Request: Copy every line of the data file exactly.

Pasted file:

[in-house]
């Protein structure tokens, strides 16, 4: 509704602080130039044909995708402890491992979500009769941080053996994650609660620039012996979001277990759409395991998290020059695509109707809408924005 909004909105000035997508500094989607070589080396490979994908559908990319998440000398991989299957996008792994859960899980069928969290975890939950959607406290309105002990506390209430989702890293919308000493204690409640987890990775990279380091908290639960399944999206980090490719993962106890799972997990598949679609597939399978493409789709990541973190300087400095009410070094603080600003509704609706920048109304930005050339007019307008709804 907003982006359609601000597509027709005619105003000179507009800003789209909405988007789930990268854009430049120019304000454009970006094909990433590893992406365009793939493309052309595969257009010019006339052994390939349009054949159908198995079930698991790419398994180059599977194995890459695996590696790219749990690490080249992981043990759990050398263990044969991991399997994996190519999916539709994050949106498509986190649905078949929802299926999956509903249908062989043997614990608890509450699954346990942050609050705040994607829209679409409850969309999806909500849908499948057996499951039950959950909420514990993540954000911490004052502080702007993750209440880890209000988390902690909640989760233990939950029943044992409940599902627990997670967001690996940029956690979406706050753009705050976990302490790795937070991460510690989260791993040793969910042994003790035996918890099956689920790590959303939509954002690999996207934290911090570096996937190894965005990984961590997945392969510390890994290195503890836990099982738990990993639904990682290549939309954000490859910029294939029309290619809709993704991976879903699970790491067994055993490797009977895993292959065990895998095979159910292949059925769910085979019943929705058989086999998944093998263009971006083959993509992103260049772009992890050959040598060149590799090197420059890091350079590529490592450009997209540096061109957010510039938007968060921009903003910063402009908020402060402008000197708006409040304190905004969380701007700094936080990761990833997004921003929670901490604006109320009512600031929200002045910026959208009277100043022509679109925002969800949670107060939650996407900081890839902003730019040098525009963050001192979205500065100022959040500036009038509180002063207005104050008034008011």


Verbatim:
[in-house]
């Protein structure tokens, strides 16, 4: 509704602080130039044909995708402890491992979500009769941080053996994650609660620039012996979001277990759409395991998290020059695509109707809408924005 909004909105000035997508500094989607070589080396490979994908559908990319998440000398991989299957996008792994859960899980069928969290975890939950959607406290309105002990506390209430989702890293919308000493204690409640987890990775990279380091908290639960399944999206980090490719993962106890799972997990598949679609597939399978493409789709990541973190300087400095009410070094603080600003509704609706920048109304930005050339007019307008709804 907003982006359609601000597509027709005619105003000179507009800003789209909405988007789930990268854009430049120019304000454009970006094909990433590893992406365009793939493309052309595969257009010019006339052994390939349009054949159908198995079930698991790419398994180059599977194995890459695996590696790219749990690490080249992981043990759990050398263990044969991991399997994996190519999916539709994050949106498509986190649905078949929802299926999956509903249908062989043997614990608890509450699954346990942050609050705040994607829209679409409850969309999806909500849908499948057996499951039950959950909420514990993540954000911490004052502080702007993750209440880890209000988390902690909640989760233990939950029943044992409940599902627990997670967001690996940029956690979406706050753009705050976990302490790795937070991460510690989260791993040793969910042994003790035996918890099956689920790590959303939509954002690999996207934290911090570096996937190894965005990984961590997945392969510390890994290195503890836990099982738990990993639904990682290549939309954000490859910029294939029309290619809709993704991976879903699970790491067994055993490797009977895993292959065990895998095979159910292949059925769910085979019943929705058989086999998944093998263009971006083959993509992103260049772009992890050959040598060149590799090197420059890091350079590529490592450009997209540096061109957010510039938007968060921009903003910063402009908020402060402008000197708006409040304190905004969380701007700094936080990761990833997004921003929670901490604006109320009512600031929200002045910026959208009277100043022509679109925002969800949670107060939650996407900081890839902003730019040098525009963050001192979205500065100022959040500036009038509180002063207005104050008034008011």